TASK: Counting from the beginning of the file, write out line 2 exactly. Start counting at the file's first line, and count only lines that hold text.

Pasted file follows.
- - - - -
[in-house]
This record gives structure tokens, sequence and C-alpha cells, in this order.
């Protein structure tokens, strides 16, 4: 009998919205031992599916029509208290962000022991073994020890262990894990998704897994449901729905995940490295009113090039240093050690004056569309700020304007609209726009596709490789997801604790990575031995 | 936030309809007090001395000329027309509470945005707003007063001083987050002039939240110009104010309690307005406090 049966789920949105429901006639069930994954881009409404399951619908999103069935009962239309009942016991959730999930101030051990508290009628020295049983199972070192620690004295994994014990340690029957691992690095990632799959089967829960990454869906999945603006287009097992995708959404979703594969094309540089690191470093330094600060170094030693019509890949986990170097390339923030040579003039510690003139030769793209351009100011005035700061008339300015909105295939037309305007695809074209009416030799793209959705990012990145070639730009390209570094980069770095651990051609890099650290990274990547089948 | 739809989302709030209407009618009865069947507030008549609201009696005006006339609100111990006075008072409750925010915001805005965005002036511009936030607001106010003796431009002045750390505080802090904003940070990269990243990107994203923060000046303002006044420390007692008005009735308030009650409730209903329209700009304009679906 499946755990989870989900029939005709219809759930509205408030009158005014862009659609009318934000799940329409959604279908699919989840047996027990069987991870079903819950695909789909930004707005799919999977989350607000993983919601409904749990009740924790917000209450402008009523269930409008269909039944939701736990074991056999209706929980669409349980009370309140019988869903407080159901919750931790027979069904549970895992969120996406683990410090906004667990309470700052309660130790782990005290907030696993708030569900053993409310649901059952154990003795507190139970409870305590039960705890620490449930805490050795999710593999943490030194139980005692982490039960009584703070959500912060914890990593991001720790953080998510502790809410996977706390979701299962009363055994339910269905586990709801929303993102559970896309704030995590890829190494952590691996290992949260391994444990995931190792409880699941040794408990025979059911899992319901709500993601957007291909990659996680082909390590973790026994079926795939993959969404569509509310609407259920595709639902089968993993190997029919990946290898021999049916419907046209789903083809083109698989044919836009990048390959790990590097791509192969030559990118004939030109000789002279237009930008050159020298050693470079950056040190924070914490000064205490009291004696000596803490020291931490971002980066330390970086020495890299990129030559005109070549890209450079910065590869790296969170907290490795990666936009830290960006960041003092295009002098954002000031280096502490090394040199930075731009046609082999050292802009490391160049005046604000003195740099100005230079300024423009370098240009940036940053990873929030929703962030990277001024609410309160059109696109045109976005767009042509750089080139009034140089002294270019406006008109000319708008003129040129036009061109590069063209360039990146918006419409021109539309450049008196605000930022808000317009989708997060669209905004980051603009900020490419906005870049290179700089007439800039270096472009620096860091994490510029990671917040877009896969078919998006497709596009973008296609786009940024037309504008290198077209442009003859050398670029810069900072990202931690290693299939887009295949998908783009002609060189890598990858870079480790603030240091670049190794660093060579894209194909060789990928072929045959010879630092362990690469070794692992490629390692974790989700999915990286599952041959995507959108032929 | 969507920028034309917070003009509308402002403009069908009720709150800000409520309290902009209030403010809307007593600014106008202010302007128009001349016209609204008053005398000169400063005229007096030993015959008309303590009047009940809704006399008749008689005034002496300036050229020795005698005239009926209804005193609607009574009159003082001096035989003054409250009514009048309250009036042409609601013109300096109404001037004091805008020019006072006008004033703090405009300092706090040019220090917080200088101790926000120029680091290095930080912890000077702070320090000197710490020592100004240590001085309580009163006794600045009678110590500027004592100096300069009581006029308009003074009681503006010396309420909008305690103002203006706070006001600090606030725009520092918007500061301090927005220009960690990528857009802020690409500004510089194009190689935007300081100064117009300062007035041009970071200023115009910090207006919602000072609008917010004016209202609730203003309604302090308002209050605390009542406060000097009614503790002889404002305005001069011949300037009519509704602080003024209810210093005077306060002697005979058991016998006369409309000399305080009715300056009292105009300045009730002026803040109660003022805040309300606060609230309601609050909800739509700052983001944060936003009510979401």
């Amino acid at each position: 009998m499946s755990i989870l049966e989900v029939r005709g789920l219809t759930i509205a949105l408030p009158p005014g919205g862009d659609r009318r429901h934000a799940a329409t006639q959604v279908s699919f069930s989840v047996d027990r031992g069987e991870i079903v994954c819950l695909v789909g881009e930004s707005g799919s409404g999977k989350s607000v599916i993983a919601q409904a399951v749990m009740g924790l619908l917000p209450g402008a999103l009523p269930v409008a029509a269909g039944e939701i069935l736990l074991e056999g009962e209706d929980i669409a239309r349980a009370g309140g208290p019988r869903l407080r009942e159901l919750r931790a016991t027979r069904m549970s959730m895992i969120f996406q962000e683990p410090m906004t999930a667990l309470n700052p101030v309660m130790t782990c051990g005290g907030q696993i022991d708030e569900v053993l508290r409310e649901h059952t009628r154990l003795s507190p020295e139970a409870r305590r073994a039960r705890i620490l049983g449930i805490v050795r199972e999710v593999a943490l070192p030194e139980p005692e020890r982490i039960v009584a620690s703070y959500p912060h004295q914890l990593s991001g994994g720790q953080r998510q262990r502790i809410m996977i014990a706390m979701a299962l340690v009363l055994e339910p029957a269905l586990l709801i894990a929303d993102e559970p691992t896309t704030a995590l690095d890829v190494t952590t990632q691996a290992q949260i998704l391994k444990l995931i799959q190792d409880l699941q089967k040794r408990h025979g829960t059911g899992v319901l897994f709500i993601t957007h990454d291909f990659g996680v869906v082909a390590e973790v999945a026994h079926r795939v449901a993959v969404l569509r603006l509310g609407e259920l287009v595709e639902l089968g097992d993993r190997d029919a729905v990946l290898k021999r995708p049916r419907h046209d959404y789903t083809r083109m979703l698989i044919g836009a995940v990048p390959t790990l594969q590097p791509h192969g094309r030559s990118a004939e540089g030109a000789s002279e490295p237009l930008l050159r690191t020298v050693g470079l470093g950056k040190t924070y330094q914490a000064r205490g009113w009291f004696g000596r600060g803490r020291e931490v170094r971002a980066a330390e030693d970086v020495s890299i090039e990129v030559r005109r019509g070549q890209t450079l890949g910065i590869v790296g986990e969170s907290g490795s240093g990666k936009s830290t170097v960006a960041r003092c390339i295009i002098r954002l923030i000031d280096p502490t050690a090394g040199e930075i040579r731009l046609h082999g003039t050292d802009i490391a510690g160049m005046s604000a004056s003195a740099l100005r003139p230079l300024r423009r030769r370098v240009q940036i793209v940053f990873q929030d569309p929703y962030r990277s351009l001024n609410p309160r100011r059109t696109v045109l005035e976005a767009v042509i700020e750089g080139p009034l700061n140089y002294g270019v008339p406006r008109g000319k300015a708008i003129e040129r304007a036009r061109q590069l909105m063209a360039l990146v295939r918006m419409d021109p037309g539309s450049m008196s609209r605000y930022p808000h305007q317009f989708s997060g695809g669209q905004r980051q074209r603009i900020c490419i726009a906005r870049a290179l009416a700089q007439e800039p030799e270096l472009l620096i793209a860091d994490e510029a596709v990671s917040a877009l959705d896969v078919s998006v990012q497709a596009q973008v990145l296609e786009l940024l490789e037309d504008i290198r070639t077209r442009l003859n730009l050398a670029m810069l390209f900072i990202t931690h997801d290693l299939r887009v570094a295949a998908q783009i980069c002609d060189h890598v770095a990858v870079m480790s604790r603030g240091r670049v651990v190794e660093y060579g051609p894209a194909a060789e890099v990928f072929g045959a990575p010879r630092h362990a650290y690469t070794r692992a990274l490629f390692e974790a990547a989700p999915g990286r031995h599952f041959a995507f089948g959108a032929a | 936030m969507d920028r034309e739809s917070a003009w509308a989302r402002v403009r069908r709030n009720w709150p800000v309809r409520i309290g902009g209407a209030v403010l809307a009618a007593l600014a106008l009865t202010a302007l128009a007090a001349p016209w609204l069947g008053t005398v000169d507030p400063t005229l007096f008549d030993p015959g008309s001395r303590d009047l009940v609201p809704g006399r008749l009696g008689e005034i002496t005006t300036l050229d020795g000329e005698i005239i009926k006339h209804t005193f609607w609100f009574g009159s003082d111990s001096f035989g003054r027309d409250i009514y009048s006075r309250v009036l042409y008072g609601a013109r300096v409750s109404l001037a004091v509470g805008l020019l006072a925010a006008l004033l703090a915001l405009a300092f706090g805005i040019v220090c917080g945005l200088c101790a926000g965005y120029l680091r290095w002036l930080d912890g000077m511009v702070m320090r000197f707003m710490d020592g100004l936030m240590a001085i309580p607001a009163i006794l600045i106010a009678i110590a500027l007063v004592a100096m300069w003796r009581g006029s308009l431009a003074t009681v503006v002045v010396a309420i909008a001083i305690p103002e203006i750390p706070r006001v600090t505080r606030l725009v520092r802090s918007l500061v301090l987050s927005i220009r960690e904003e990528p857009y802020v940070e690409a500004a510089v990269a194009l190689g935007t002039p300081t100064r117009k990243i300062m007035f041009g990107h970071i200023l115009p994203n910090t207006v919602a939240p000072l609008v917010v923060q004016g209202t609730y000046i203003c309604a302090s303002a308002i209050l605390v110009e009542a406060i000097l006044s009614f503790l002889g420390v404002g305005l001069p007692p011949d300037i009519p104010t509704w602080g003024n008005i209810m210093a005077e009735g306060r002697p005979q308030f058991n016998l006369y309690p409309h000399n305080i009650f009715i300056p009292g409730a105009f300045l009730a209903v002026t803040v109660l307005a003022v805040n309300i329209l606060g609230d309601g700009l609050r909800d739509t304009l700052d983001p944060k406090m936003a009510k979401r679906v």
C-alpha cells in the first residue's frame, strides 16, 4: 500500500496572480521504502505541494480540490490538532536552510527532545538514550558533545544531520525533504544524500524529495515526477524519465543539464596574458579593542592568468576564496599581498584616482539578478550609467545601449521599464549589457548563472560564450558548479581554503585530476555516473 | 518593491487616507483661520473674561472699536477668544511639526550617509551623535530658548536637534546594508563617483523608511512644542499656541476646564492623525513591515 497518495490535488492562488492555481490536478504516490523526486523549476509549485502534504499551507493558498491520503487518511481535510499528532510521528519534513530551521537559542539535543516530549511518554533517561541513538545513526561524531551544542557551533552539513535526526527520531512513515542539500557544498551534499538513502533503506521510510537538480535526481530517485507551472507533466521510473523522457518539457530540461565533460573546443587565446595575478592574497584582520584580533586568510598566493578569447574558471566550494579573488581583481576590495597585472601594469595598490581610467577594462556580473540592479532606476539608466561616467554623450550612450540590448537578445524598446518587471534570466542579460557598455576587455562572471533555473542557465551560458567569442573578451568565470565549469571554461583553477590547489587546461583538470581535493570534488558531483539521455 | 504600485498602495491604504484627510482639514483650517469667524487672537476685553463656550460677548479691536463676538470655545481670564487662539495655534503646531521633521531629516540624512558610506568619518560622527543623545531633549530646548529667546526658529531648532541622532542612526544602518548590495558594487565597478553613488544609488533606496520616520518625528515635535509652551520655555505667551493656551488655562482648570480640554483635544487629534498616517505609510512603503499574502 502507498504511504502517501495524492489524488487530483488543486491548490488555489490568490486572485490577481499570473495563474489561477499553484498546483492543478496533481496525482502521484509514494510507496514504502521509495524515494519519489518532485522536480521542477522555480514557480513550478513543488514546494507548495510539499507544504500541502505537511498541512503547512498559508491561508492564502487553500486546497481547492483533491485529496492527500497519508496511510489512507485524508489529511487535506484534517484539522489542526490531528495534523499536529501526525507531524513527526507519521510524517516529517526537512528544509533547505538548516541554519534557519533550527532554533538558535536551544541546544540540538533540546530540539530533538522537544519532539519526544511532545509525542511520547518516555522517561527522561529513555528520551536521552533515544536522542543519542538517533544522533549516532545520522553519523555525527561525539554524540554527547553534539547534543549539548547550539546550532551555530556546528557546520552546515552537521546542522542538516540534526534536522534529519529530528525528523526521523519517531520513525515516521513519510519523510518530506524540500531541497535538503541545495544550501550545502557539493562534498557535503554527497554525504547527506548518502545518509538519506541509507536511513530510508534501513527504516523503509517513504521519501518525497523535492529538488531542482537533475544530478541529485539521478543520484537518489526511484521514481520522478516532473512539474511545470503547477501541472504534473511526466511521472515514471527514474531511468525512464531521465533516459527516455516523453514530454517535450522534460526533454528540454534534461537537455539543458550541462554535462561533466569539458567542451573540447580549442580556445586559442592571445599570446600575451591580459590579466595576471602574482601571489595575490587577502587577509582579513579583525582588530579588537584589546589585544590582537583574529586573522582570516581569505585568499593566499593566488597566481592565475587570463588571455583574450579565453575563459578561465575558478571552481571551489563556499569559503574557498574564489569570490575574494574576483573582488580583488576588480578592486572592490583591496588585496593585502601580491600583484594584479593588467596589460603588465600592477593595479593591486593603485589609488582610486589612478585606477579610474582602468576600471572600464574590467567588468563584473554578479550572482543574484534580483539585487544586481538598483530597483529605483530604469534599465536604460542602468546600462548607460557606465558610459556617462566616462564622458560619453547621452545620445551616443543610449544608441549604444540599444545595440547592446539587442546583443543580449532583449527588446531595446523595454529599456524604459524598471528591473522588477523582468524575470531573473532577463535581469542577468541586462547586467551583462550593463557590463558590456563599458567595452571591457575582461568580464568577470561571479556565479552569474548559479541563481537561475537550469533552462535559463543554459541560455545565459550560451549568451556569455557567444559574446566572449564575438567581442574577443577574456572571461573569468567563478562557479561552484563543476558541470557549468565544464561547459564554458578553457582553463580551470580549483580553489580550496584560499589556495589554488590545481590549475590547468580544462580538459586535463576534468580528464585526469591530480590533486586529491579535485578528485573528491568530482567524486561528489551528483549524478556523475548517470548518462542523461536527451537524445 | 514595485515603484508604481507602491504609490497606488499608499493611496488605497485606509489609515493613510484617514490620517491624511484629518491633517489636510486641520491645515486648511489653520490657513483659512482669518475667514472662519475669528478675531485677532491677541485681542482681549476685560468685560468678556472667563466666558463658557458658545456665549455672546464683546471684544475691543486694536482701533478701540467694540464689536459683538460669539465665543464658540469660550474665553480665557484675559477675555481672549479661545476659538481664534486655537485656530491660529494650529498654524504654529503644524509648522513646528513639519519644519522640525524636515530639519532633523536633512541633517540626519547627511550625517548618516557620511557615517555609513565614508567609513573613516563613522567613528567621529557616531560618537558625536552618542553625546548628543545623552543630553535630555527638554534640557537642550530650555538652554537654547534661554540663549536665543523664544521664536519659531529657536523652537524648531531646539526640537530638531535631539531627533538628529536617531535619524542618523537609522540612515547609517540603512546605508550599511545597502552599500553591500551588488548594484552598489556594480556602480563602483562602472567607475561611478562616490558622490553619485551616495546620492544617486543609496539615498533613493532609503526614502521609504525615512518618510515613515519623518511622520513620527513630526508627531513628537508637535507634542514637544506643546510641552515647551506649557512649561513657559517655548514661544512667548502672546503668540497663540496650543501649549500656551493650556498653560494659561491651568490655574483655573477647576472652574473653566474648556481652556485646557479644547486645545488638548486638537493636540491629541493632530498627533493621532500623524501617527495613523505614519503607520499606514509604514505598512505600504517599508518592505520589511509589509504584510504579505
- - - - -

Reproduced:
This record gives structure tokens, sequence and C-alpha cells, in this order.